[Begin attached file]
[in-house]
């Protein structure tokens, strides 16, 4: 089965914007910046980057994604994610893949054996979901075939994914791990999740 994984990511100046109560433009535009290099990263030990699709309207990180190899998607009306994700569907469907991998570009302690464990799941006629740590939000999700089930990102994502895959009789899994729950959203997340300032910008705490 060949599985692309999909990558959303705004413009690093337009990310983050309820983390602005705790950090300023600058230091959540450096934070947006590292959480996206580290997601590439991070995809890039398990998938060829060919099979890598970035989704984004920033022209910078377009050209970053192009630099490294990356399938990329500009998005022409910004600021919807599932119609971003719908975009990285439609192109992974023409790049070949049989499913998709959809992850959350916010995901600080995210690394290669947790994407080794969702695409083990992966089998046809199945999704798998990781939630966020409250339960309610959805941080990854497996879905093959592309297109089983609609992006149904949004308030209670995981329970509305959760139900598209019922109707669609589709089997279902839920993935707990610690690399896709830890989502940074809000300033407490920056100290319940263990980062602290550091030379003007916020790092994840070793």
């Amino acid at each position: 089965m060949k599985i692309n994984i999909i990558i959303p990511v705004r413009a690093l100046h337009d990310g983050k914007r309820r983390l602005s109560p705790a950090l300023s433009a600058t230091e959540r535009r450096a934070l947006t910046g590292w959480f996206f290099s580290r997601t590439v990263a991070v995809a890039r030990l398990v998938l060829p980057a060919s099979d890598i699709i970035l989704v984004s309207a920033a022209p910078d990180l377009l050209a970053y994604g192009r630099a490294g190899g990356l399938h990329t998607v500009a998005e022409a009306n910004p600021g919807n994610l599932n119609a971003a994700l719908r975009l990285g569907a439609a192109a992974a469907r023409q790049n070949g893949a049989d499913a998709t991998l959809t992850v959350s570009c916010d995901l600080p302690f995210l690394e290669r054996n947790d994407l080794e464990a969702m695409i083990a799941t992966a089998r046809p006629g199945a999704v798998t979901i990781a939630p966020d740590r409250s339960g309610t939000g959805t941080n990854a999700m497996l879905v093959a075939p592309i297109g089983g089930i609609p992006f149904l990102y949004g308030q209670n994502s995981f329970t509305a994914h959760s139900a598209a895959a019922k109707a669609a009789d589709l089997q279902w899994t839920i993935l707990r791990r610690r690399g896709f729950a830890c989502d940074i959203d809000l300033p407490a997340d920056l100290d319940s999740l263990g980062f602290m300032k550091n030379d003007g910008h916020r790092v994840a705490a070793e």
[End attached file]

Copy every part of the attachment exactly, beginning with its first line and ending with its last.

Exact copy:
[in-house]
């Protein structure tokens, strides 16, 4: 089965914007910046980057994604994610893949054996979901075939994914791990999740 994984990511100046109560433009535009290099990263030990699709309207990180190899998607009306994700569907469907991998570009302690464990799941006629740590939000999700089930990102994502895959009789899994729950959203997340300032910008705490 060949599985692309999909990558959303705004413009690093337009990310983050309820983390602005705790950090300023600058230091959540450096934070947006590292959480996206580290997601590439991070995809890039398990998938060829060919099979890598970035989704984004920033022209910078377009050209970053192009630099490294990356399938990329500009998005022409910004600021919807599932119609971003719908975009990285439609192109992974023409790049070949049989499913998709959809992850959350916010995901600080995210690394290669947790994407080794969702695409083990992966089998046809199945999704798998990781939630966020409250339960309610959805941080990854497996879905093959592309297109089983609609992006149904949004308030209670995981329970509305959760139900598209019922109707669609589709089997279902839920993935707990610690690399896709830890989502940074809000300033407490920056100290319940263990980062602290550091030379003007916020790092994840070793």
């Amino acid at each position: 089965m060949k599985i692309n994984i999909i990558i959303p990511v705004r413009a690093l100046h337009d990310g983050k914007r309820r983390l602005s109560p705790a950090l300023s433009a600058t230091e959540r535009r450096a934070l947006t910046g590292w959480f996206f290099s580290r997601t590439v990263a991070v995809a890039r030990l398990v998938l060829p980057a060919s099979d890598i699709i970035l989704v984004s309207a920033a022209p910078d990180l377009l050209a970053y994604g192009r630099a490294g190899g990356l399938h990329t998607v500009a998005e022409a009306n910004p600021g919807n994610l599932n119609a971003a994700l719908r975009l990285g569907a439609a192109a992974a469907r023409q790049n070949g893949a049989d499913a998709t991998l959809t992850v959350s570009c916010d995901l600080p302690f995210l690394e290669r054996n947790d994407l080794e464990a969702m695409i083990a799941t992966a089998r046809p006629g199945a999704v798998t979901i990781a939630p966020d740590r409250s339960g309610t939000g959805t941080n990854a999700m497996l879905v093959a075939p592309i297109g089983g089930i609609p992006f149904l990102y949004g308030q209670n994502s995981f329970t509305a994914h959760s139900a598209a895959a019922k109707a669609a009789d589709l089997q279902w899994t839920i993935l707990r791990r610690r690399g896709f729950a830890c989502d940074i959203d809000l300033p407490a997340d920056l100290d319940s999740l263990g980062f602290m300032k550091n030379d003007g910008h916020r790092v994840a705490a070793e």